‘Higher out-of-pocket costs lead to less use of primary health care by people who cannot afford any kind of co-payment, which in turn leads to increased public hospital attendances and higher health costs down the track.

‘The Minister has proposed the Medicare Guarantee Fund as a measure to provide certainty for health funding, but it appears to be an exercise in compartmentalising health funding which could lead to longer term jeopardy should the coffers not be full enough.

Primary care

‘AHHA welcomes the Commonwealth’s ongoing commitment to its previously announced Health Care Homes trial as the beginning of a much-needed reform journey for primary health care in Australia. The funding for pharmacists to play a role in the trial is welcomed – Health Care Homes must be more than just a new way to fund care, and must focus on the most efficient and effective ways to provide care to people with high burdens of disease.

‘The development of a national minimum data set for primary care was flagged last year by the Primary Health Care Advisory Group as critical infrastructure for Health Care Homes, but there appears to be limited action. Data provision should be a trade-off with doctors for the Medicare rebate thaw.

‘Moving to an opt-out mechanism for the My Health Record, and ensuring substantial investment for this is commendable.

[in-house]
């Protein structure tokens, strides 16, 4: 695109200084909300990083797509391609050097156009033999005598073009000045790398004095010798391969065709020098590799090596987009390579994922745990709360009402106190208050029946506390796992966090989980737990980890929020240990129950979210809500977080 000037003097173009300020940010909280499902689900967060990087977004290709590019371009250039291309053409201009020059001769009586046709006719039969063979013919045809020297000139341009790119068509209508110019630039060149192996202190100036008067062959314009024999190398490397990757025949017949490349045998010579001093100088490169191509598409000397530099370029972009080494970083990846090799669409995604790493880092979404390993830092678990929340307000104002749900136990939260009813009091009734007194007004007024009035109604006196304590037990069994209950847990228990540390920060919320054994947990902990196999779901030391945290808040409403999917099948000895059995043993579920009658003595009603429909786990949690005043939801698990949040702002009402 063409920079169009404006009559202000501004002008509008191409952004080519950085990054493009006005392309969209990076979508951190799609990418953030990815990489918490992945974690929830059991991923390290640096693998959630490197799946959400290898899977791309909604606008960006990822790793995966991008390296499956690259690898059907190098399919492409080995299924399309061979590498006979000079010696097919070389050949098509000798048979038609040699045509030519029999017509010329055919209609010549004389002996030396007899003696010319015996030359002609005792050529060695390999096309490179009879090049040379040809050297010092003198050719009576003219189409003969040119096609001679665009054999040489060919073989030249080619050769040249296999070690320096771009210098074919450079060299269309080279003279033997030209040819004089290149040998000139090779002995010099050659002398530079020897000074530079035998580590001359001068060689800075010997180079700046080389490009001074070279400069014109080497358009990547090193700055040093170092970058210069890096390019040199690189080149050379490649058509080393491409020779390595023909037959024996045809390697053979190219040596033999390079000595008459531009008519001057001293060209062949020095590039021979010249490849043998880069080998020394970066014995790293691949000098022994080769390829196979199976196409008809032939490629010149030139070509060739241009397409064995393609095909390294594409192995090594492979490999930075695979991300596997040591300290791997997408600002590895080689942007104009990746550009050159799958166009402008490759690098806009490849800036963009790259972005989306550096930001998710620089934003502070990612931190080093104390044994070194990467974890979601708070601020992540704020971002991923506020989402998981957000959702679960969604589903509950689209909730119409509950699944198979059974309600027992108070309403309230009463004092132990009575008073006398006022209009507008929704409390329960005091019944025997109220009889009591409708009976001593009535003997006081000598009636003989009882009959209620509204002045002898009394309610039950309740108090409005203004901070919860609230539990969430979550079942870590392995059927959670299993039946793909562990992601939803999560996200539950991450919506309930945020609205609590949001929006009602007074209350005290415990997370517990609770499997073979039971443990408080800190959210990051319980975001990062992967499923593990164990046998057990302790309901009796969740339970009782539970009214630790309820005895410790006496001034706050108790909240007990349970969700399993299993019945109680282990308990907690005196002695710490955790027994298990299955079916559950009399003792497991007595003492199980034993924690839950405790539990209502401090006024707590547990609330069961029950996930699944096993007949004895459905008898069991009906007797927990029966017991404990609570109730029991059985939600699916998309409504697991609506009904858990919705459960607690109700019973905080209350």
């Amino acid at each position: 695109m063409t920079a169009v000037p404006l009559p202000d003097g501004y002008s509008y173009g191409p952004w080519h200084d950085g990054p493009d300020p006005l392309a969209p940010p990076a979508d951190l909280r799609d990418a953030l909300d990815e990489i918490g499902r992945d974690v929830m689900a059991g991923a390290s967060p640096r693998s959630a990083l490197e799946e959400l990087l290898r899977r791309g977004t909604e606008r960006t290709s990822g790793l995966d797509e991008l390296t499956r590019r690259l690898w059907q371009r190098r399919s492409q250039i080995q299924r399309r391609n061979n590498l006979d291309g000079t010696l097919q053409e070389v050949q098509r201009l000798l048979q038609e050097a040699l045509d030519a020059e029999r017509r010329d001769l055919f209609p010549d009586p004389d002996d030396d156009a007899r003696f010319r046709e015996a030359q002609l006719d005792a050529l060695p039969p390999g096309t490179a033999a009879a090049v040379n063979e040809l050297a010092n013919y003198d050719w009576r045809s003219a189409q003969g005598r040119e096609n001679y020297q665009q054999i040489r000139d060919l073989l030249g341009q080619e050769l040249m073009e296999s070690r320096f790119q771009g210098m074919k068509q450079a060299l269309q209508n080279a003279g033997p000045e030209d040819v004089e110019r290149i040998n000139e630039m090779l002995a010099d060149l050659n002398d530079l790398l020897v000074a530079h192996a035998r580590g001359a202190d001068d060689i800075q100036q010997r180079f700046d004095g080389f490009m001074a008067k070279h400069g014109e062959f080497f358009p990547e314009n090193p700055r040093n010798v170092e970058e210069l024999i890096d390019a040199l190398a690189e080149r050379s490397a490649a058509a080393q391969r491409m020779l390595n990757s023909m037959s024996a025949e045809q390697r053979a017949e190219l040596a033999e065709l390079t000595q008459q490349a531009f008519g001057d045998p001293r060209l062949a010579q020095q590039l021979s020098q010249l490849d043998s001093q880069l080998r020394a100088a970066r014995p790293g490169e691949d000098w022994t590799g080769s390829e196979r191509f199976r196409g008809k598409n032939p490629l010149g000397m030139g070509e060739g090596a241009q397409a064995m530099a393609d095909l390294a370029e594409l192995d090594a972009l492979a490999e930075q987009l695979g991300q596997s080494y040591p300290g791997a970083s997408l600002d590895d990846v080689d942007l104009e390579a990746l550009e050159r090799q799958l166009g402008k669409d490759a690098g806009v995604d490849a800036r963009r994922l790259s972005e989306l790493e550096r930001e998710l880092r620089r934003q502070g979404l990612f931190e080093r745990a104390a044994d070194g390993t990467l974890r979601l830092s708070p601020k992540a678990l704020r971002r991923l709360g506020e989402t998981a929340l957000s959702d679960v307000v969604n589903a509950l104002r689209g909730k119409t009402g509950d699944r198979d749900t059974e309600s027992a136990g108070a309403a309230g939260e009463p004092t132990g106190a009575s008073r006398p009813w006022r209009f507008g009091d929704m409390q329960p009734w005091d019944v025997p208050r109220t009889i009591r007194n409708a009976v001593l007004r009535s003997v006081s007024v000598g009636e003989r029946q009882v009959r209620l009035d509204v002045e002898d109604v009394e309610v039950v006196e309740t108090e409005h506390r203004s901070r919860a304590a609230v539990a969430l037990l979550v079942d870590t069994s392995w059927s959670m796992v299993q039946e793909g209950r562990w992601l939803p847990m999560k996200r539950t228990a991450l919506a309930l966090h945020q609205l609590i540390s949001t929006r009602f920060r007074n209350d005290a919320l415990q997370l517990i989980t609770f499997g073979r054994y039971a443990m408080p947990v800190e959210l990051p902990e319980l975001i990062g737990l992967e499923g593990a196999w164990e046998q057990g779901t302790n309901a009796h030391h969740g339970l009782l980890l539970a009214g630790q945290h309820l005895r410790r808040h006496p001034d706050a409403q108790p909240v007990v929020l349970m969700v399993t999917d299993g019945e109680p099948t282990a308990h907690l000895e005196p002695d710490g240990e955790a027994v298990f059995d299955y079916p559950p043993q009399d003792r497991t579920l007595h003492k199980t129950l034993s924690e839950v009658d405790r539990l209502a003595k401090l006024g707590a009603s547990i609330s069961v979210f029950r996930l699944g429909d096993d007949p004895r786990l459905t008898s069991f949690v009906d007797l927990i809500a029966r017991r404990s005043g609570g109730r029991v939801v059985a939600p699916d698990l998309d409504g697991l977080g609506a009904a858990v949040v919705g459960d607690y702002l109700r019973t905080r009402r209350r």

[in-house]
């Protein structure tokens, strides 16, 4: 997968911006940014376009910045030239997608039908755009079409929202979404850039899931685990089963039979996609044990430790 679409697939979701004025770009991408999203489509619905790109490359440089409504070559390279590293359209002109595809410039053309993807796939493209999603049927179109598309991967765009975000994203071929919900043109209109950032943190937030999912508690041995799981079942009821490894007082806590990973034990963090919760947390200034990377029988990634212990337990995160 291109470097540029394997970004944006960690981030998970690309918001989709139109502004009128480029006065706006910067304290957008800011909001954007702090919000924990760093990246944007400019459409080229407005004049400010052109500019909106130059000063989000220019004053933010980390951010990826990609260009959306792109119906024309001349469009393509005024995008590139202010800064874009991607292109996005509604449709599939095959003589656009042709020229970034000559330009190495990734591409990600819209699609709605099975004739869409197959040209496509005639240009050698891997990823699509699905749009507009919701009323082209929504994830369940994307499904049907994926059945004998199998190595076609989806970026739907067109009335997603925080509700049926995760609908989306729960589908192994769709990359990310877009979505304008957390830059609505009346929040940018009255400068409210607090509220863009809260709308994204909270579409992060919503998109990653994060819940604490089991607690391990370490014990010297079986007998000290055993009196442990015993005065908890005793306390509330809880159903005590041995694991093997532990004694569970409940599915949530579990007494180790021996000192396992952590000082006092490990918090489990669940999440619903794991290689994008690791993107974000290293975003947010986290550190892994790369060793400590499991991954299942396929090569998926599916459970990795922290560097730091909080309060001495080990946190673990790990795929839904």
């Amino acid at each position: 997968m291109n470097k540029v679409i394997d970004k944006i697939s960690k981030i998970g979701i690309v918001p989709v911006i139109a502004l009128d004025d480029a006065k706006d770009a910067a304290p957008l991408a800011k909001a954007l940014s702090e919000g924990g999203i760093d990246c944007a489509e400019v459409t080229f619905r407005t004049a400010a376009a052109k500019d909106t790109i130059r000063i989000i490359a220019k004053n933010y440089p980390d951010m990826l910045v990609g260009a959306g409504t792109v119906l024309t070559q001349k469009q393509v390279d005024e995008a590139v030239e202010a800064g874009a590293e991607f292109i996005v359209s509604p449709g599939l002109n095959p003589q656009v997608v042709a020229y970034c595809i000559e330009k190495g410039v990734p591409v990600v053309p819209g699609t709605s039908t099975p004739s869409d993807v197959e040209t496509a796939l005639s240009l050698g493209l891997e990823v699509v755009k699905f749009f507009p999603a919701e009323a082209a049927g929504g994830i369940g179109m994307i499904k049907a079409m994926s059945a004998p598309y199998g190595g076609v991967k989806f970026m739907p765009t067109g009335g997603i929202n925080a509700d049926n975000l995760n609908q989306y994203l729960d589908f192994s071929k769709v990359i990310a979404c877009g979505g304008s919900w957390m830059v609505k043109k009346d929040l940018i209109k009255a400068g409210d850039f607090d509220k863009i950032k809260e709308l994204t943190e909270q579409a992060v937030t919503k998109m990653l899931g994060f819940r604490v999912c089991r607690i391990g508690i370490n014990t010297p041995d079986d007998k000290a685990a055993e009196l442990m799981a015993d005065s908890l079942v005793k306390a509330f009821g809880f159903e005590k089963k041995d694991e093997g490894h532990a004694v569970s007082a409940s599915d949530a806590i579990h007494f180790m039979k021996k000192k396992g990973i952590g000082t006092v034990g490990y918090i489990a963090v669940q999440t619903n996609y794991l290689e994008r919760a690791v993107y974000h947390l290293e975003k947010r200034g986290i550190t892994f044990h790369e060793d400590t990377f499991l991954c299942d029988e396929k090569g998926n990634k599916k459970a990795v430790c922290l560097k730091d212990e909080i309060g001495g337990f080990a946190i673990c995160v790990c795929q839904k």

Hospitals

‘While growth funding for public hospitals is settled until 2021 with just over $2 billion in additional funding, there remains considerable uncertainty over post-2020 hospital funding and the method of indexation for future years. Hospital funding requires a sustainable, long-term solution that is part of an overall strategy to shift from volume to value-based care, and that leverages the investments being made in primary care and in Primary Health Networks.

Preventive health

‘It is disappointing that the Prime Minister’s interest in preventive health, announced in a National Press Club speech earlier this year, has not been a greater focus of this budget. Preventive health requires long-term national leadership and sustained investment to reduce illness, prevent disease and promote wellness. This in turn reduces individual, intergenerational and health system burden, improves health system resource use and boosts productivity through greater economic participation and productivity. Australia spends less on public health and prevention than most other OECD countries.

‘It is time to make prevention a more prominent part of the Commonwealth’s health agenda, and acknowledge that more is needed than just spending on sports and exercise programs —you can’t have a healthy economy or healthy budgets if you don’t support a healthy population.